reviewed by Michael Thomas
It’s a bold move to declare your band “experimental folk,” but Vancouver’s Dil Brito is doing just that and they’re doing it well.
To try to get to the heart of what Astro is about seems to be missing the point entirely. It wouldn’t be too much of a stretch to compare this work to that of She-Devils, though the acts operate in very different genres—both are grounded in one genre, but are intermittently lifted out of it. Just as with She-Devils, listeners will constantly have to readjust their expectations.
The surface level of Dil Brito is the soft vocals and skillful guitar that lay out the quiet landscape. The guitar playing can be bluesy, sunny or just downright hypnotic, and there are some great, enigmatic lyrics to take note of, if you can make them out through the less-than-clean production. Lines like “Keeping time by screaming wild songs at blank lines” from “Down My Lane” really get you thinking.
But every once in a while, that tranquility is distorted; sometimes for a few seconds, sometimes for an entire song. “The Wheels” is a good example of this; with less than a minute of the song to go, the picked guitar and gentle vocals are suddenly overwhelmed by a storm of distortion, as though the song has been haunted by a ghost. Other times the effect is more fleeting; the sudden craziness of “The Wall” or the weird, almost synth-sounding bits in “Wrapped Up In Reeds.”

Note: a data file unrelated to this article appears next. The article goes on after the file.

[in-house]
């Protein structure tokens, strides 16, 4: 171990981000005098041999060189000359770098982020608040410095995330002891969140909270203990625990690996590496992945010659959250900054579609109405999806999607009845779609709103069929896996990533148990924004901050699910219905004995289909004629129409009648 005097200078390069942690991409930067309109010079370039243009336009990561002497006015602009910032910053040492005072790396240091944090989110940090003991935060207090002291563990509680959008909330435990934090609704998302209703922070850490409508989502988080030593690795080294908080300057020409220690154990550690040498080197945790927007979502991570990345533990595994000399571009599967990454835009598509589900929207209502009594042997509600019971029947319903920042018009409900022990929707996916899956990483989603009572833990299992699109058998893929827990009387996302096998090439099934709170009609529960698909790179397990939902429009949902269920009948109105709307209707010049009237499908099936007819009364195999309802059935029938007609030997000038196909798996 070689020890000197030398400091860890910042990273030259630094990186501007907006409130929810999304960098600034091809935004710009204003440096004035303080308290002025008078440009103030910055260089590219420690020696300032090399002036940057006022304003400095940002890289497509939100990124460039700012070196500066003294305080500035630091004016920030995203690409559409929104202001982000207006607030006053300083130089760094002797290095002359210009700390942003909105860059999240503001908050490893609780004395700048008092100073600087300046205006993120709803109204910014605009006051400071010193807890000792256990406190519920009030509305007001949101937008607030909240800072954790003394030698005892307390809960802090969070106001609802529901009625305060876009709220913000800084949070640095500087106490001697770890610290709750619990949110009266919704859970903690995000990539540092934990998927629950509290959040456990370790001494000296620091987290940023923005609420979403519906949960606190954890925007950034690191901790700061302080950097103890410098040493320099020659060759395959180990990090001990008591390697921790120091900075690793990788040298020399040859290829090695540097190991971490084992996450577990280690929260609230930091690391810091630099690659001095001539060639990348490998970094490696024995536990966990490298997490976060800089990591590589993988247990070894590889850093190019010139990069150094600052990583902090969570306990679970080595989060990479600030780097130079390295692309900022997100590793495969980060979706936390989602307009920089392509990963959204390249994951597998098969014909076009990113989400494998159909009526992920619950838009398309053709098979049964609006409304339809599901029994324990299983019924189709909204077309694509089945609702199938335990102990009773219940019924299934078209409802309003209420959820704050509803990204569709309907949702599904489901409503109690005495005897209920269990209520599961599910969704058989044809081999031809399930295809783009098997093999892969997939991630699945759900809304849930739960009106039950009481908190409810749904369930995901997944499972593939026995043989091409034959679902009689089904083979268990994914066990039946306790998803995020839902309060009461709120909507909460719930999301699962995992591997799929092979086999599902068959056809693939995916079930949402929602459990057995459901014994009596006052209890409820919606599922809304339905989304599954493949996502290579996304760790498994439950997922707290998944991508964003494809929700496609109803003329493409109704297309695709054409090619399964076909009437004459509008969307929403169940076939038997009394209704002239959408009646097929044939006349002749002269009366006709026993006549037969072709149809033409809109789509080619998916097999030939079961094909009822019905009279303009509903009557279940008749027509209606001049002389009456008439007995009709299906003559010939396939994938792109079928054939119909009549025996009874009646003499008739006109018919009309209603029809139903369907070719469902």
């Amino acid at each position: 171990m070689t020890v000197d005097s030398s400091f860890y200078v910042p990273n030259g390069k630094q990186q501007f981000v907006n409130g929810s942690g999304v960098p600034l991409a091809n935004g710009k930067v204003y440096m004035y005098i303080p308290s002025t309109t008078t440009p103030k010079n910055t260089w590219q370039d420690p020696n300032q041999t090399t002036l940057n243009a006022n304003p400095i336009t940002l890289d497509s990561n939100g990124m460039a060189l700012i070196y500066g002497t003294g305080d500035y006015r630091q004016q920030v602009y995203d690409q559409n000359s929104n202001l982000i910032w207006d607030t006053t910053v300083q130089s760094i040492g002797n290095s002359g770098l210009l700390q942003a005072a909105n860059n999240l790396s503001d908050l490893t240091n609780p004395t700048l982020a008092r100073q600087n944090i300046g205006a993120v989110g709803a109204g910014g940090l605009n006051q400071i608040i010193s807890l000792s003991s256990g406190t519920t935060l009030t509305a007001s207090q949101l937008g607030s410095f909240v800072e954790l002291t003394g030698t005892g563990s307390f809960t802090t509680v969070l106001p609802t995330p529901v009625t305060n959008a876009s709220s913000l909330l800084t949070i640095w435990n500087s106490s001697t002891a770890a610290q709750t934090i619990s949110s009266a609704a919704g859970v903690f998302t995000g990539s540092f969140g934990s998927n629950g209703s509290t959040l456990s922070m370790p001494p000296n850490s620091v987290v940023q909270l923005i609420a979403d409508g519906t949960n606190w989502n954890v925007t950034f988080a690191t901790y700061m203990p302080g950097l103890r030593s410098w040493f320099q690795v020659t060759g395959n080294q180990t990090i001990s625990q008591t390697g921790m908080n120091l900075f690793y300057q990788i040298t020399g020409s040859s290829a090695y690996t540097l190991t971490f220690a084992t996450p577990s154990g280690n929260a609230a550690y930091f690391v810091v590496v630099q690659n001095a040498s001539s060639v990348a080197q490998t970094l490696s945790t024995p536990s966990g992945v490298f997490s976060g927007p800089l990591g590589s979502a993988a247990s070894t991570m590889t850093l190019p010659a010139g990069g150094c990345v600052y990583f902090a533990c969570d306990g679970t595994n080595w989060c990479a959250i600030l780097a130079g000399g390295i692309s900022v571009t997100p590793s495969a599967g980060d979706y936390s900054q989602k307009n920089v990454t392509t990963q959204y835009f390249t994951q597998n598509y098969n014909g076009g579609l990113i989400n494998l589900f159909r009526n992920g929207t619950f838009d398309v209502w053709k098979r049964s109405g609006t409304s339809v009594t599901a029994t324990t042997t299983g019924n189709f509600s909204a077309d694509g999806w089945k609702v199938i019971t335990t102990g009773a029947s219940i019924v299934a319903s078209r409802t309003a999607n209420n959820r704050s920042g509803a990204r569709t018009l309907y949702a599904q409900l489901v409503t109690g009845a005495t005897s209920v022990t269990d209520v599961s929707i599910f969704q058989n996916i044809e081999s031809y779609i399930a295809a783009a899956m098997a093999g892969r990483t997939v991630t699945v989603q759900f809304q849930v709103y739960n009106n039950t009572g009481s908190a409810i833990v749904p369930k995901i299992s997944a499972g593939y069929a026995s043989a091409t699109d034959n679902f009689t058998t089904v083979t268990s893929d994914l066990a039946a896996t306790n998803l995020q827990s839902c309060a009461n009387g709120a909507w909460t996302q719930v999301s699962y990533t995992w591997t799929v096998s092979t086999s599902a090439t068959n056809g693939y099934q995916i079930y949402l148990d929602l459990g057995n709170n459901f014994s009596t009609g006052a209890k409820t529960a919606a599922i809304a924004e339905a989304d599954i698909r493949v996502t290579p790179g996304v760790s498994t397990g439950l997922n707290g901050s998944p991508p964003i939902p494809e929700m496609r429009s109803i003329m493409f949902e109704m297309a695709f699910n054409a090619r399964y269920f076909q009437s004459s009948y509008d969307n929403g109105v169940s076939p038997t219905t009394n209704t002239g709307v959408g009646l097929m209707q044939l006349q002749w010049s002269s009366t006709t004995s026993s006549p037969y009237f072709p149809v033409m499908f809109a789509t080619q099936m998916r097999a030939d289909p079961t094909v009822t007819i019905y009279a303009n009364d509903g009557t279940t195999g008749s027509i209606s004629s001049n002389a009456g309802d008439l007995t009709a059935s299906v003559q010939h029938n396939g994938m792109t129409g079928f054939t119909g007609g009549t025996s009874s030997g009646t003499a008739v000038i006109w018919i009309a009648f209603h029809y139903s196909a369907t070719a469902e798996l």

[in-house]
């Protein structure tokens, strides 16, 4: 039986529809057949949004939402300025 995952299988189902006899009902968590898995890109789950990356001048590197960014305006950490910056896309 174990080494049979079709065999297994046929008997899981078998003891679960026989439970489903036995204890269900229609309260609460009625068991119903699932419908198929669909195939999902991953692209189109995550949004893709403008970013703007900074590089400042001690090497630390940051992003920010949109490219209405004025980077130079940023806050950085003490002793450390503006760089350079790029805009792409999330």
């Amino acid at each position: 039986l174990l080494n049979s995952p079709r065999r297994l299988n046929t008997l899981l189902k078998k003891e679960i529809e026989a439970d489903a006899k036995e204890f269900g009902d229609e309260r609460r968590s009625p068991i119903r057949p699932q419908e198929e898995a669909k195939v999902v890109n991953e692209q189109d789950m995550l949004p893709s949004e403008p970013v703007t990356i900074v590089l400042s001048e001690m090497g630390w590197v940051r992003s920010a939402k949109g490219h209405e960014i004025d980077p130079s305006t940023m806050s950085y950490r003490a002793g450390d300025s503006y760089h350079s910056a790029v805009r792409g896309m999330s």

The album’s songs sometimes feel like two-part units when paired with later numbers. “Ghosts” and “Thoughts to Rust” both inhabit a bluesier world, with the latter even featuring some ethereal “oohs,” while “The Wheels” and “My Old Fix” are on the surface a lot sunnier. Then there’s the two interludes, “Good Work” and “Gooseberries,” short instrumentals that will give you even more to think about.
Astro is an intriguing, artful little thing that can sometimes be overwhelming. But isn’t it good to have your perceptions challenged?
Top Tracks: “My Old Fix”; “A Continuum”
Rating: Strong Hoot (Good)